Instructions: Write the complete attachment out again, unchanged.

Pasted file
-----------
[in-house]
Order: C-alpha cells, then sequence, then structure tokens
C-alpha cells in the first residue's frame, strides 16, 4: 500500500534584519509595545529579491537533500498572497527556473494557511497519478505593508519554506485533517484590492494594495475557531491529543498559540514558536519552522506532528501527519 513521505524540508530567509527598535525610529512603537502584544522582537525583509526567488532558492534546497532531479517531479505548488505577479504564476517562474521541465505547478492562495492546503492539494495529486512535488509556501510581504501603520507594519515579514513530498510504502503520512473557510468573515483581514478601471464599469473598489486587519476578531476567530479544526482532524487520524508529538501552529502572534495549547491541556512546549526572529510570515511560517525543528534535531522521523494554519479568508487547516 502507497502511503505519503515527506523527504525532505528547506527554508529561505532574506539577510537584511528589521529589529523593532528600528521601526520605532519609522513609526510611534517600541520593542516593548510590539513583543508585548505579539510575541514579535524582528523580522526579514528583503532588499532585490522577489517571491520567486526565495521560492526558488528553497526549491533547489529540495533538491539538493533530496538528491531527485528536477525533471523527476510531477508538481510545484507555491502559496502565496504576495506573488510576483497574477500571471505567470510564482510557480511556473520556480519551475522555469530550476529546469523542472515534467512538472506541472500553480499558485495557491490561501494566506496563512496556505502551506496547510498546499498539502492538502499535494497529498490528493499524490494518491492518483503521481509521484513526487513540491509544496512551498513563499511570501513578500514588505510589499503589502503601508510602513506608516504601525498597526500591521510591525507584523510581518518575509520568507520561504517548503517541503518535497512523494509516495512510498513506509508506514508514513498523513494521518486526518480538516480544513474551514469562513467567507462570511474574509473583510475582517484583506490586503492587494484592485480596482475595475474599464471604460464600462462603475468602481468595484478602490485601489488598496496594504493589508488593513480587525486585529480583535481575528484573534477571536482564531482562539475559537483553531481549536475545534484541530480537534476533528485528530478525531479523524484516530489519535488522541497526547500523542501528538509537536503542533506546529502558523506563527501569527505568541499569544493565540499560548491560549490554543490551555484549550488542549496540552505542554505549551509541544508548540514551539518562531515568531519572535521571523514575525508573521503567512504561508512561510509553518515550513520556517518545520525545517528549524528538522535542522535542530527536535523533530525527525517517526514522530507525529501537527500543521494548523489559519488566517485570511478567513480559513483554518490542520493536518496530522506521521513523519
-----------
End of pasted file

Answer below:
[in-house]
Order: C-alpha cells, then sequence, then structure tokens
C-alpha cells in the first residue's frame, strides 16, 4: 500500500534584519509595545529579491537533500498572497527556473494557511497519478505593508519554506485533517484590492494594495475557531491529543498559540514558536519552522506532528501527519 513521505524540508530567509527598535525610529512603537502584544522582537525583509526567488532558492534546497532531479517531479505548488505577479504564476517562474521541465505547478492562495492546503492539494495529486512535488509556501510581504501603520507594519515579514513530498510504502503520512473557510468573515483581514478601471464599469473598489486587519476578531476567530479544526482532524487520524508529538501552529502572534495549547491541556512546549526572529510570515511560517525543528534535531522521523494554519479568508487547516 502507497502511503505519503515527506523527504525532505528547506527554508529561505532574506539577510537584511528589521529589529523593532528600528521601526520605532519609522513609526510611534517600541520593542516593548510590539513583543508585548505579539510575541514579535524582528523580522526579514528583503532588499532585490522577489517571491520567486526565495521560492526558488528553497526549491533547489529540495533538491539538493533530496538528491531527485528536477525533471523527476510531477508538481510545484507555491502559496502565496504576495506573488510576483497574477500571471505567470510564482510557480511556473520556480519551475522555469530550476529546469523542472515534467512538472506541472500553480499558485495557491490561501494566506496563512496556505502551506496547510498546499498539502492538502499535494497529498490528493499524490494518491492518483503521481509521484513526487513540491509544496512551498513563499511570501513578500514588505510589499503589502503601508510602513506608516504601525498597526500591521510591525507584523510581518518575509520568507520561504517548503517541503518535497512523494509516495512510498513506509508506514508514513498523513494521518486526518480538516480544513474551514469562513467567507462570511474574509473583510475582517484583506490586503492587494484592485480596482475595475474599464471604460464600462462603475468602481468595484478602490485601489488598496496594504493589508488593513480587525486585529480583535481575528484573534477571536482564531482562539475559537483553531481549536475545534484541530480537534476533528485528530478525531479523524484516530489519535488522541497526547500523542501528538509537536503542533506546529502558523506563527501569527505568541499569544493565540499560548491560549490554543490551555484549550488542549496540552505542554505549551509541544508548540514551539518562531515568531519572535521571523514575525508573521503567512504561508512561510509553518515550513520556517518545520525545517528549524528538522535542522535542530527536535523533530525527525517517526514522530507525529501537527500543521494548523489559519488566517485570511478567513480559513483554518490542520493536518496530522506521521513523519